Listening Maps for Elementary Music

Listening maps are perfect for helping elementary music students understand melodic contour, texture, form, style, and other elements of music. They also help students learn about instruments of the orchestra and the timbre and tone color of instruments.

Listening maps are easy for teachers to assign and students to complete in the classroom, for homeschool, flipped learning, or blended learning situations. For accountability, students can easily write a short reflection, answer a few simple questions about the piece, or even create their own listening map for another short piece.

Online LIstening Maps for Elementary Music | Distance Learning, Blended Learning, or Classroom

Share this post to help other elementary music teachers find these quality listening maps. Enjoy!

Note: Not all of these listening maps are in English and that is okay. The music and graphic representations transcend the small amount of language.

Types of LIstening Maps

We have classified these listening maps into into 5 basic categories. Each category focuses on a different aspect of music.

  • Instrumental Focus
  • Graphic – Melody
  • Graphic – Texture
  • Form
  • Style

Students already see A LOT of animation for entertainment. For the most part, they ignore the music in this type of video. For this reason, I do not use animated, entertainment-only listening maps in the classroom. Below you will find several different examples of the other types of listening maps that you may want to use in your elementary music classroom.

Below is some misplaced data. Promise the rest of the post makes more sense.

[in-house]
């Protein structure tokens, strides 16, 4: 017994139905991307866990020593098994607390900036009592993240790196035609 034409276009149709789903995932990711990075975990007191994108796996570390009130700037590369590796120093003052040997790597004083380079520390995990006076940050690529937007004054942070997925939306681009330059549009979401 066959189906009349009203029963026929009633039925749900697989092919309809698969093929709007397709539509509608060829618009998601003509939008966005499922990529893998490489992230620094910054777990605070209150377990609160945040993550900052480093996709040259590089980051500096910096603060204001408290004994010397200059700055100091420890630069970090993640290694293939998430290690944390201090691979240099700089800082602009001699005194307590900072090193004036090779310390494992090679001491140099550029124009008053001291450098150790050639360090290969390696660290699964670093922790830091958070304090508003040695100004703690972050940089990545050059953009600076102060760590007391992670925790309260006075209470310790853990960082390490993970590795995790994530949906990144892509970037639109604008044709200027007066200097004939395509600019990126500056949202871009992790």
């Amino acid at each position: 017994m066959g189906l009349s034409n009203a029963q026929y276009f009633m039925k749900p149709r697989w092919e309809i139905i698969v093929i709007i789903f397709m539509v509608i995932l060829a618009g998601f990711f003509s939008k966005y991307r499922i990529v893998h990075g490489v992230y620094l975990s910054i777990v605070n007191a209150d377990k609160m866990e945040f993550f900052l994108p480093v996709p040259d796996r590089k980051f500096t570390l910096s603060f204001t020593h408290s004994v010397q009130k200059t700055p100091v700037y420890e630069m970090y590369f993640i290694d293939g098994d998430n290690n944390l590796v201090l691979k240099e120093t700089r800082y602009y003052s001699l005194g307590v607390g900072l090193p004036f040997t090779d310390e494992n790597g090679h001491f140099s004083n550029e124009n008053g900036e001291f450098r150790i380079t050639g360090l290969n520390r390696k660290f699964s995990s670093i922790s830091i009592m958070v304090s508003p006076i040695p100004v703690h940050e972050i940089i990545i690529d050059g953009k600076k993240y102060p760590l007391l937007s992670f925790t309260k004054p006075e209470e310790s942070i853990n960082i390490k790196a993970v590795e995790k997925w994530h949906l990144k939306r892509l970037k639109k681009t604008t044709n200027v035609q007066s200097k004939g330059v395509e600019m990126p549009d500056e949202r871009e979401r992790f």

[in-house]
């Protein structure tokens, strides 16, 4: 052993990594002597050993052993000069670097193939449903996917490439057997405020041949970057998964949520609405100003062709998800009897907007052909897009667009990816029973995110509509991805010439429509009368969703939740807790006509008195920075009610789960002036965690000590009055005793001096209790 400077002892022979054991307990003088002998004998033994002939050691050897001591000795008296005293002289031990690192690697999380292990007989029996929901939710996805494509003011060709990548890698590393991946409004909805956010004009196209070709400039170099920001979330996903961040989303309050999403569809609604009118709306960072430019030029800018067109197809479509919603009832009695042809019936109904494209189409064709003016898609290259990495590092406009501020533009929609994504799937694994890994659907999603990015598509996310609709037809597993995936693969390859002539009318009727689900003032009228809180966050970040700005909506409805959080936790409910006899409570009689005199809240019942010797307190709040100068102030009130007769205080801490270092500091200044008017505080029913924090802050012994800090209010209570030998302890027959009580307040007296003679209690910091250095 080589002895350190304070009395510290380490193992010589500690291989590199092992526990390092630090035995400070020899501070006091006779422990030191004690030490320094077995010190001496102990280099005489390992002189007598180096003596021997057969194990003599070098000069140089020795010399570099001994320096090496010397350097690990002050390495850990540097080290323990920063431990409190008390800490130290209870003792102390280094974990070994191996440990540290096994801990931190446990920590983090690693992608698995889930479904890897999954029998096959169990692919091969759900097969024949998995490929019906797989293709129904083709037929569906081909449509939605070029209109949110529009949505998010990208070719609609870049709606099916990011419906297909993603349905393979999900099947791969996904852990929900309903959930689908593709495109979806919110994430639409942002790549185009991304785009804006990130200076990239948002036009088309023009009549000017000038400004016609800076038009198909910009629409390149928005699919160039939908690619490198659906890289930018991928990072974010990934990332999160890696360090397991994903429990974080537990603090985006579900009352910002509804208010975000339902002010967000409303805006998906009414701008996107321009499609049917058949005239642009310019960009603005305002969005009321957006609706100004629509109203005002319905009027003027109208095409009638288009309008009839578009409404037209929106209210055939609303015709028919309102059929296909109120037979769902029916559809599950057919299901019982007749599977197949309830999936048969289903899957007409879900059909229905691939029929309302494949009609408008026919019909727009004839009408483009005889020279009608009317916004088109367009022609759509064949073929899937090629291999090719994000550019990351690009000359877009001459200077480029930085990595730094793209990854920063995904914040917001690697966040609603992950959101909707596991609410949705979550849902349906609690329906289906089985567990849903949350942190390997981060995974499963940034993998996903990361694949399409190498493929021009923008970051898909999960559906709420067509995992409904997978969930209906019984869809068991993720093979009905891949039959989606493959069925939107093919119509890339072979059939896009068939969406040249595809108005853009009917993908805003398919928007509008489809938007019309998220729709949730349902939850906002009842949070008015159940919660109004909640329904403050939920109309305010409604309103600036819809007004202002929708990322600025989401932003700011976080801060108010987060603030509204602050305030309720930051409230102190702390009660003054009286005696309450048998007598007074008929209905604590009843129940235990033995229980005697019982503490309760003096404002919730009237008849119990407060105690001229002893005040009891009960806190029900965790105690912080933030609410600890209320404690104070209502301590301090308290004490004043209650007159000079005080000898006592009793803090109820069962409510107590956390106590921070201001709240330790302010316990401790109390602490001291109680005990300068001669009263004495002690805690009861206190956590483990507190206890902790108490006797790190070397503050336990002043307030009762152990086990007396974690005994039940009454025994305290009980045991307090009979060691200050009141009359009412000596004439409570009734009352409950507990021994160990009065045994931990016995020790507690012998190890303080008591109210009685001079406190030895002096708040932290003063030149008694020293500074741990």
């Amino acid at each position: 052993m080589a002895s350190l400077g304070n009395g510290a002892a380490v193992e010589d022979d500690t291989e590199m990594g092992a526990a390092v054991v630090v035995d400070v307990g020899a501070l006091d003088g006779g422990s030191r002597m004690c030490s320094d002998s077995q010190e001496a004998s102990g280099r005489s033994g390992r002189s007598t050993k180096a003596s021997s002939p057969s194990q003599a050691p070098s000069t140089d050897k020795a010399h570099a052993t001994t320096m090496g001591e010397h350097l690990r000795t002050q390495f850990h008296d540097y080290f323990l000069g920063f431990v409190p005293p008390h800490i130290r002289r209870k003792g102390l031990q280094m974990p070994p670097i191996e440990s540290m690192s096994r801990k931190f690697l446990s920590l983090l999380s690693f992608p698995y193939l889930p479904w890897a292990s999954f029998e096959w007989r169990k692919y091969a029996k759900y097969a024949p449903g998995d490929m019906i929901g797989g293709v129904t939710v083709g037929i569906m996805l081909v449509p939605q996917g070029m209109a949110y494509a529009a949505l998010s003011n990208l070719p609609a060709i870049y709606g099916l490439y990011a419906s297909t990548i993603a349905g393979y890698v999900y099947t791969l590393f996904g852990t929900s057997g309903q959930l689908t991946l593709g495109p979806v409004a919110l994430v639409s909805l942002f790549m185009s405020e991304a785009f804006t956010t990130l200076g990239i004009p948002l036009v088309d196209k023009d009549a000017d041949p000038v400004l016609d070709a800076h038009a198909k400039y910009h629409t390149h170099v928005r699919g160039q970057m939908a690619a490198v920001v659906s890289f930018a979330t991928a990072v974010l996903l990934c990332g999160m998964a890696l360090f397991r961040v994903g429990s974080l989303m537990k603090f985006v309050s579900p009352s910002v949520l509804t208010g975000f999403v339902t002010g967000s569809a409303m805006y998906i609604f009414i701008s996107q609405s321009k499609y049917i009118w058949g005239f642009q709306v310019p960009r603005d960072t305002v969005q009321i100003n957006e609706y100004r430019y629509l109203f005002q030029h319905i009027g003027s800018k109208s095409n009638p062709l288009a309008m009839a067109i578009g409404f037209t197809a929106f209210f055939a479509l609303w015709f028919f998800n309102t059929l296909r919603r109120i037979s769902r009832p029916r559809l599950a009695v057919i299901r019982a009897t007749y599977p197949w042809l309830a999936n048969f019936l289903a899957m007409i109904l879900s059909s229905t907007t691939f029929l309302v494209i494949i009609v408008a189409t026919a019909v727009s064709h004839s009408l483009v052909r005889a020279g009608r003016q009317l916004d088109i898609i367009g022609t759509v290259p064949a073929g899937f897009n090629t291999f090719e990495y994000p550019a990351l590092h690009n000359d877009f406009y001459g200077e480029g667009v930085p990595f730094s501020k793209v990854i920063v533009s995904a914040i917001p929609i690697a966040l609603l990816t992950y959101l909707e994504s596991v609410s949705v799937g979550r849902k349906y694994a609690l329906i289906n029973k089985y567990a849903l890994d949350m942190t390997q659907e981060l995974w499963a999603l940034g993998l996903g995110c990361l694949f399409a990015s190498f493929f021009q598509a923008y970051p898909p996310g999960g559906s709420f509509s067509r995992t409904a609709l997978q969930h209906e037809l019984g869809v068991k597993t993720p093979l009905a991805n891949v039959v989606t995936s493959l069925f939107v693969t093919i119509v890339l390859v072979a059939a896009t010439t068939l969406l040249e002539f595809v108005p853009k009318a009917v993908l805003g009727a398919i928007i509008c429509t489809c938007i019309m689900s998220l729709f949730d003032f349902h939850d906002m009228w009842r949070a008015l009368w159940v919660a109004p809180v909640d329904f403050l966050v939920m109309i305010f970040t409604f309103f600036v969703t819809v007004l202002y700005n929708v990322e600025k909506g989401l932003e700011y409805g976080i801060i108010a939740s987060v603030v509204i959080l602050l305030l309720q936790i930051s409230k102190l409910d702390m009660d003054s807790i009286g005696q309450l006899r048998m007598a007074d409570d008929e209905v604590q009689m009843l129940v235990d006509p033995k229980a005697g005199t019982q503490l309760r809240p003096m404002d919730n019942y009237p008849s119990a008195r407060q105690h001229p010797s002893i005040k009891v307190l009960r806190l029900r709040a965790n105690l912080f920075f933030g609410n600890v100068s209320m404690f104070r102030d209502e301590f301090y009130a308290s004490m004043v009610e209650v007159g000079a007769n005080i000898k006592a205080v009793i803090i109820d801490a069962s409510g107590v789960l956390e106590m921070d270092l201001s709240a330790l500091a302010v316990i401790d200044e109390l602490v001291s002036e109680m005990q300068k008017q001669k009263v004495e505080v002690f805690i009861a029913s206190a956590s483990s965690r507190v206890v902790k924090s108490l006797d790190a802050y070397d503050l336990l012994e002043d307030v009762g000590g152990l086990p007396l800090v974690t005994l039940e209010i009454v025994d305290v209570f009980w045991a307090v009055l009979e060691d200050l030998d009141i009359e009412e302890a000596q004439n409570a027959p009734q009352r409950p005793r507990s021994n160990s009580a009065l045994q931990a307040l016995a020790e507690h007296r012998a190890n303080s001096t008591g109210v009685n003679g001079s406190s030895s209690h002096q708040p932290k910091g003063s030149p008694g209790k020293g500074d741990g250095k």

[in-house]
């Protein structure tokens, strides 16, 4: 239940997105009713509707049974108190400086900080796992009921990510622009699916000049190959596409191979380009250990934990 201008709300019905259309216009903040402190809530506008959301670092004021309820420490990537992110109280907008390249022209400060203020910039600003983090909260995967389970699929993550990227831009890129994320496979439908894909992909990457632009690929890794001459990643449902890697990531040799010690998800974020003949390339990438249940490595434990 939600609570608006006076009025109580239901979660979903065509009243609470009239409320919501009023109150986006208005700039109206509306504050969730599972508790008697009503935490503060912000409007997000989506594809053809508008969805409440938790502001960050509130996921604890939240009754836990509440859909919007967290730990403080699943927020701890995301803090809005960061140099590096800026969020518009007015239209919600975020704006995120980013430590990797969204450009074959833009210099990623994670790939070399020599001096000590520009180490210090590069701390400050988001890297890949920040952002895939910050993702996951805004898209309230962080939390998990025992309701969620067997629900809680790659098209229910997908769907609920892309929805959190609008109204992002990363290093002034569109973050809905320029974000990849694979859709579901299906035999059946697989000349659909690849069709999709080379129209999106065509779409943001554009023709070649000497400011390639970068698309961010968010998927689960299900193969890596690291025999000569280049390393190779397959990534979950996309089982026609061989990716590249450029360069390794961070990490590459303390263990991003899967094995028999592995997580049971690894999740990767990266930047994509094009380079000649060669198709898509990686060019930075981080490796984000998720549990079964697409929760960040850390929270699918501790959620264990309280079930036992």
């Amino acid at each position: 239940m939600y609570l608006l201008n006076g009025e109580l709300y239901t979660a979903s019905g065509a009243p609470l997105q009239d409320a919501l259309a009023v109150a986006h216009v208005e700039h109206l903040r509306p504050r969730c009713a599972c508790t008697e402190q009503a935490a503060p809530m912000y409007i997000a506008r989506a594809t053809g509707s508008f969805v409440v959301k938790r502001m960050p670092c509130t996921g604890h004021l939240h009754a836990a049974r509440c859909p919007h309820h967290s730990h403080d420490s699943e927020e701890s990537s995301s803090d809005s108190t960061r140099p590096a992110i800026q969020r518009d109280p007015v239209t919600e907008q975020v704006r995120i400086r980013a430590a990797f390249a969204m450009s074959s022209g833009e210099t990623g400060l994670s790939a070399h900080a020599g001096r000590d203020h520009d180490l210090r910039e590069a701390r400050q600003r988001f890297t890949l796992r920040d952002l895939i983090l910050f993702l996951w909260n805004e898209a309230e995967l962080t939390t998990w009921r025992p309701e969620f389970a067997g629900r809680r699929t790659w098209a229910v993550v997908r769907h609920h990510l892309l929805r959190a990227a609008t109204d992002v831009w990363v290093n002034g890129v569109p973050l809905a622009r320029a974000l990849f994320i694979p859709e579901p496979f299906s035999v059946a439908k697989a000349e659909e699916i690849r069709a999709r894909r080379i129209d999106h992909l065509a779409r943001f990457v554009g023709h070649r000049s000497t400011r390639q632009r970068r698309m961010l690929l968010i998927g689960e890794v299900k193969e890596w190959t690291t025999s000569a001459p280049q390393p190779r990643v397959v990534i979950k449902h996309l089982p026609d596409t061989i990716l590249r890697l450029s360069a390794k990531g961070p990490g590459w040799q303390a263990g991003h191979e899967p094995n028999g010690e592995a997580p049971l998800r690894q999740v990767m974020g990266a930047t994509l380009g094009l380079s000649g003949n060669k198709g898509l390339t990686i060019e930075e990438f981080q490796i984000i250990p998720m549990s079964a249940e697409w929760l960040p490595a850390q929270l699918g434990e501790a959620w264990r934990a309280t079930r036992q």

Listening Maps | Instrumental Focus

The following listening maps highlight the instruments in each piece. This helps students learn the sounds of the instruments of the orchestra and band.

In the Mood, Glen Miller
Fanfare of the Common Man, Aaron Copland
Theme from Star Wars, John Williams

Listening Maps | Graphic – Melody

These graphic listening maps are some of our favorites. They fall into two basic subcategories – melody and texture. The melody listening maps follow the melodic contour while the texture maps are a visual representation of all of the notes. Both types help students make sense of what they are hearing.

Morning (Peer Gynt), Grieg
Cello Suite #1, Bach
Ode to Joy, from Symphony #9, Beethoven


These graphic listening maps are also among our favorites! They help students identify the melodic and harmonic lines. And, the idea of texture becomes visual as well as auditory. These visual representations make it very easy for students to identify thick or thin textures.

Moonlight Sonata, Beethoven
Clair de Lune, Debussy
Dance of the Sugarplum Fairy, TCHAIKOVSKY
Aquarium (Carnival of the Animals), SAINTSAËNS 
William Tell Overture, Rossinni
Symphony #5, Beethoven
Tocatta & Fugue in D Minor, Bach


Listening maps also make it very easy to identify form. When students see visual representations of sections of a piece that contrast or repeat, form becomes less abstract and is much easier to understand.

3 Little Birds, Bob Marley
The Elephant (Carnival of the Animals), SaintSaëns 
Theme from “The Pink Panther”, Henry Mancini

Listening Maps | Style

Pairing music with visual representations makes it easier to identify styles as well. Listening maps help students to describe the character of the piece using adjectives such as smooth, connected, short, disconnected, etc.

It is fun to compare and contrast two different listening maps of the same piece of music. This post includes two very different listening maps of the Star Wars Theme.

Blue Danube, Strauss
Fade, Alan Walker
Ride of the Valkyries, Wagner


Be sure to include a variety of styles of music and types of listening maps in your elementary music lesson plans. This helps to appeal to the interests of your students and widen their repertoire and knowledge base. Using listening maps is a great way to introduce your students to music they would probably not hear otherwise.

Share this post to help other elementary music teachers find these quality listening maps.

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